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Dubai: Top officials of four Arab states blockading Qatar are scheduled to meet in the Bahraini capital Sunday, as a political crisis that has split the Gulf enters its second month.
The foreign ministers of Saudi Arabia, the United Arab Emirates, Bahrain and Egypt will meet in Manama in a bid to persuade Qatar to "change its policies," read a statement on state news agency BNA.
On Sunday, the Saudi-led bloc will study imposing more sanctions, Saudi-owned Al-Hayat newspaper reported.
Qatar says the blockade is an attempt by Saudi Arabia to force smaller nations into submission.
On June 5, the Saudi-led bloc cut diplomatic and economic ties with Qatar -- the world's largest exporter of liquefied natural gas -- over allegations the emirate supported extremism and had close ties to Iran.
The Saudi-led bloc recalled their ambassadors, ordered all Qataris to return home and banned Qatar from using their airspace.
Qatar has denied the allegations and accuses the bloc of imposing a "blockade" on the emirate.
Qatar has also rejected the bloc's demands -- which include downgrading ties to Iran and closing both the Al-Jazeera news channel and a Turkish military base in the country -- as a violation of its sovereignty.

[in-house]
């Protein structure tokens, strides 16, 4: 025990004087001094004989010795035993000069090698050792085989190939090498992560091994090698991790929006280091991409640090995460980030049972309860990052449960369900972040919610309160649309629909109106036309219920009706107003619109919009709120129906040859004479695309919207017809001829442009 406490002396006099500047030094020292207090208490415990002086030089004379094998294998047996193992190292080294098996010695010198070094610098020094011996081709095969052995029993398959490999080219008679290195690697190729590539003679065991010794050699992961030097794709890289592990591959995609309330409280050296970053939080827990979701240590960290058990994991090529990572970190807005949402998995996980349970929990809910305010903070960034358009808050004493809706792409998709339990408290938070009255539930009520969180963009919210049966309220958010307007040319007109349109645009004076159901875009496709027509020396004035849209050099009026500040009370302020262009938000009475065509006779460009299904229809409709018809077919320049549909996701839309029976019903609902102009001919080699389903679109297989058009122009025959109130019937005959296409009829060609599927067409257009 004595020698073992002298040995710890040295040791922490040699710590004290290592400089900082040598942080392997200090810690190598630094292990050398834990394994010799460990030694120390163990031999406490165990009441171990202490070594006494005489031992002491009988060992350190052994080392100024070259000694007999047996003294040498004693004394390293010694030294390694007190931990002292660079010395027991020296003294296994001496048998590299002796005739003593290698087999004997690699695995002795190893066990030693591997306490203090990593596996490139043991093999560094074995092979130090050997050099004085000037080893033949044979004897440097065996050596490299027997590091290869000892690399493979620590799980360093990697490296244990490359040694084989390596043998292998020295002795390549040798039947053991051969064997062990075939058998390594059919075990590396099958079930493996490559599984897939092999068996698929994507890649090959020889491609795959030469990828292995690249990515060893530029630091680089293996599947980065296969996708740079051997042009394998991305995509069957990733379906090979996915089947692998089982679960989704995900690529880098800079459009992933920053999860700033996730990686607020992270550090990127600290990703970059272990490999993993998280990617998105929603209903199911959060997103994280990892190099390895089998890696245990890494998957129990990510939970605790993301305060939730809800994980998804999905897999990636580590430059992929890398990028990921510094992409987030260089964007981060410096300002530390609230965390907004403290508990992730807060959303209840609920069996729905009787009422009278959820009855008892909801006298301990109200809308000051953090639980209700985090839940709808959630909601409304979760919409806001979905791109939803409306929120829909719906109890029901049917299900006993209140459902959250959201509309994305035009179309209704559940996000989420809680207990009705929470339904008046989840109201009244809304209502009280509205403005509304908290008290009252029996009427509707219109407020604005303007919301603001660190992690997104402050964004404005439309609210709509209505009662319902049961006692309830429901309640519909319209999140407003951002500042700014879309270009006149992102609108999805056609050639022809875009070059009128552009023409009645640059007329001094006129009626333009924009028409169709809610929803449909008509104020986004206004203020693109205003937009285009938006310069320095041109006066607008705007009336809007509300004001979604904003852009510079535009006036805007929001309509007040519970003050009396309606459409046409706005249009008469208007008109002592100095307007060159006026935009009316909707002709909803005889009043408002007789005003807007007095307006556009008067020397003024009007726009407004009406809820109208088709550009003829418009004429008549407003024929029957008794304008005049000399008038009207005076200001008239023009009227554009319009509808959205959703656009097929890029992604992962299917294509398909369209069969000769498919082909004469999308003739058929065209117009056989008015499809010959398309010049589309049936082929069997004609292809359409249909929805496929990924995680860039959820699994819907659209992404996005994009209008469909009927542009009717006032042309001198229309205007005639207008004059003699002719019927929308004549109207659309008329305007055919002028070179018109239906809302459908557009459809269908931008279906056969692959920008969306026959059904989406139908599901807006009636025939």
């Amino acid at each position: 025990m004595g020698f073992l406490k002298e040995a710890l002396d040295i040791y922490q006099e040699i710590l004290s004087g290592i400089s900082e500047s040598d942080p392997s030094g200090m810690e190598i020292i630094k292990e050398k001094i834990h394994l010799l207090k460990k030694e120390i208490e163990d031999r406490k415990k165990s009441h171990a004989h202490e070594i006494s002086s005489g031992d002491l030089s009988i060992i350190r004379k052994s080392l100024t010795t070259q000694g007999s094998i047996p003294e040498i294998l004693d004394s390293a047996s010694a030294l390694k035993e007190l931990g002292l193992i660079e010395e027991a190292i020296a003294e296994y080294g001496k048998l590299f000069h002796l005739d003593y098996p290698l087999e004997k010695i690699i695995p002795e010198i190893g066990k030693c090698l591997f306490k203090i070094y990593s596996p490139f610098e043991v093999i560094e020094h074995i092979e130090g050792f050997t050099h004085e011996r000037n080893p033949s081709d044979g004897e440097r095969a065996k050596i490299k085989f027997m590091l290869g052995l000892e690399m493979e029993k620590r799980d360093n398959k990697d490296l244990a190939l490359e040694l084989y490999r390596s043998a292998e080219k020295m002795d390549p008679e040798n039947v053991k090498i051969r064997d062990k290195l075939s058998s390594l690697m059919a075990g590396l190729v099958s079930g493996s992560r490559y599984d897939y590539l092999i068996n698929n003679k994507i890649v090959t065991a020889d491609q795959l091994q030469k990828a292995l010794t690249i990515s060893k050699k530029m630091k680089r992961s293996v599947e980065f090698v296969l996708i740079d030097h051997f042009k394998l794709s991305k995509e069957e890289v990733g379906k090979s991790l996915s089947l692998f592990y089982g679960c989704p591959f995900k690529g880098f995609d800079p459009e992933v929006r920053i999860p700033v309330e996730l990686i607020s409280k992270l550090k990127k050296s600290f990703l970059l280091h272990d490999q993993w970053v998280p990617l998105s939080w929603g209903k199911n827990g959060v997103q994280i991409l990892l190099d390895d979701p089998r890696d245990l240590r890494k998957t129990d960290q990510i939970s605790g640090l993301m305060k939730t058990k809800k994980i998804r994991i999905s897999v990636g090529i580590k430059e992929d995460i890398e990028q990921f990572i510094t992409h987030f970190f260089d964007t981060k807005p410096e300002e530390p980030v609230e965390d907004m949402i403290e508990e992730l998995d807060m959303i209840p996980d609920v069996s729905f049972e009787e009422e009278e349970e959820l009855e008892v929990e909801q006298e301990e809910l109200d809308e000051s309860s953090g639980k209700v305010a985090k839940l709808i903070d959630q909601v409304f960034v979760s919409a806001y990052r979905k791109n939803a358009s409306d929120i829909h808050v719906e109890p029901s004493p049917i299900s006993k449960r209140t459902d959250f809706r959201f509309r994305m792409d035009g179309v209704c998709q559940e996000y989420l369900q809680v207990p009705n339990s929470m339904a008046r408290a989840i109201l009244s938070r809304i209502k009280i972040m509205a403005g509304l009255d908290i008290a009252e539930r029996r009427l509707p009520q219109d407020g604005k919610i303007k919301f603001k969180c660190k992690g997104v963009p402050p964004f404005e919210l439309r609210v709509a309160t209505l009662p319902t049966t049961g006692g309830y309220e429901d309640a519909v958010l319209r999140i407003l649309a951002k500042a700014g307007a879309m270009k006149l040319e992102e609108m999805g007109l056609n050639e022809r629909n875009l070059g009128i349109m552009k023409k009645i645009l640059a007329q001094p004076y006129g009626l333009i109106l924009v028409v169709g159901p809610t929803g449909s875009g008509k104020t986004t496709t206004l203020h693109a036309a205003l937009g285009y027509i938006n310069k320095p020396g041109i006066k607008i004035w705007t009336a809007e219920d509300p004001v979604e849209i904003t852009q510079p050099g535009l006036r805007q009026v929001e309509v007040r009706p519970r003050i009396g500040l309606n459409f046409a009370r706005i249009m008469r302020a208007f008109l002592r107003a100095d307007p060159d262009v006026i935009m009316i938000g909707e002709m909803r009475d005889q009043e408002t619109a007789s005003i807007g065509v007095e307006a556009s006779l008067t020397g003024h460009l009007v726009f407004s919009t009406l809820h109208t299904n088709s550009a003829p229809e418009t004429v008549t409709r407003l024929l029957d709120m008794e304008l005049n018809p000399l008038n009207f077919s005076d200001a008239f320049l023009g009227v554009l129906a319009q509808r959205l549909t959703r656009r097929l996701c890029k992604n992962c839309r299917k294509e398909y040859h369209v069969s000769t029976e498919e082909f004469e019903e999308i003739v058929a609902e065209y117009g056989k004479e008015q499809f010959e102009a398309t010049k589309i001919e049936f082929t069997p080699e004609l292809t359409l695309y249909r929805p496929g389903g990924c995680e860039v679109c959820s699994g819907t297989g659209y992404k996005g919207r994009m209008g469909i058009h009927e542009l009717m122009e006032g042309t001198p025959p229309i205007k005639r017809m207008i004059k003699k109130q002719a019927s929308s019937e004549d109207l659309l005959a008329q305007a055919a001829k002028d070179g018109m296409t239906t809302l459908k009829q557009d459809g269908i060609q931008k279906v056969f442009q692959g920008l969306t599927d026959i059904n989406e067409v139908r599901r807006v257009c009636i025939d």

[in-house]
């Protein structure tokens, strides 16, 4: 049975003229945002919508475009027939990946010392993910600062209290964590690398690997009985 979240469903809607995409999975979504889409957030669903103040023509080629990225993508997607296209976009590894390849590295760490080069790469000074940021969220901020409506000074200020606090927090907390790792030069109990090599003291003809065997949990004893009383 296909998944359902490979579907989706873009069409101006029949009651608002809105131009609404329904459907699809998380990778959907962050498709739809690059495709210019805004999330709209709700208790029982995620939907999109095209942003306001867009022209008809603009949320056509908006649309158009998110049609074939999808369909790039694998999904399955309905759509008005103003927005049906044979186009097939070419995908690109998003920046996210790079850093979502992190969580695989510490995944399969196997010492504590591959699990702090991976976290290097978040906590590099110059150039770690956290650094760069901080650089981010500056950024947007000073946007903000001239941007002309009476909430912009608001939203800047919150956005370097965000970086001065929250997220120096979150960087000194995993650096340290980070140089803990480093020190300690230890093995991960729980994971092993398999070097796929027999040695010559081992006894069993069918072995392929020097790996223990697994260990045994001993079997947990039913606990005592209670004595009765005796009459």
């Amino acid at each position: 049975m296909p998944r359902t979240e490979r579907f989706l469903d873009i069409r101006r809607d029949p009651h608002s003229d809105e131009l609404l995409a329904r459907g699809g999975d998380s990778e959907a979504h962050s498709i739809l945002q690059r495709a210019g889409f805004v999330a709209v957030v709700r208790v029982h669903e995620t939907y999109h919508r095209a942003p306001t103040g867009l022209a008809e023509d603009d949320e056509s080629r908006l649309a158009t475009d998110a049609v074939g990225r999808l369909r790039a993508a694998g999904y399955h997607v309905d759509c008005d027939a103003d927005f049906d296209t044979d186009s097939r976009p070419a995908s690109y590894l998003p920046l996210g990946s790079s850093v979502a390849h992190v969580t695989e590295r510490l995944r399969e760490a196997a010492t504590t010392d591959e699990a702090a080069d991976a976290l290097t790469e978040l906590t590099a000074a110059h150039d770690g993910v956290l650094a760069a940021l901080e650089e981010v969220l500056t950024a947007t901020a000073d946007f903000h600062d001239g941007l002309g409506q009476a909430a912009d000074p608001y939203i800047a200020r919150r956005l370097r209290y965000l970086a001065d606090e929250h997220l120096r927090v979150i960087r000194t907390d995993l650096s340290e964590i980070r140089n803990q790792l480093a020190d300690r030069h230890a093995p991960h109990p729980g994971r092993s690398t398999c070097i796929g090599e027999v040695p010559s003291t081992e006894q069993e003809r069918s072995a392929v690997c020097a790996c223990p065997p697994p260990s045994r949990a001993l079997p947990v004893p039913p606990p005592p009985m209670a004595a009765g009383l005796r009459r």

Bahrain's King Hamad on Saturday called for "the solidarity of all Arab countries in fighting terrorism and cutting off its financing... for the defence of our homelands" ahead of the meeting, which comes after the Saudi-led bloc held talks in Cairo earlier this month.
Kuwait is leading mediation efforts in the crisis, the worst to grip the region since the 1981 creation of the six-nation Gulf Cooperation Council.
Kuwait and Oman -- GCC members along with Saudi Arabia, the United Arab Emirates, Bahrain and Qatar -- have not joined the Qatar blockade.
Efforts to resolve the crisis have reached an impasse, a Gulf official with direct knowledge of the matter said last week, amid signs the four-nation bloc wanted to extract more concessions from the Gulf nation.
US Secretary of State Rex Tillerson visited the region this month but failed to secure a breakthrough. “The dispute is at a standstill,” State Department spokeswoman Heather Nauert told reporters in Washington Thursday.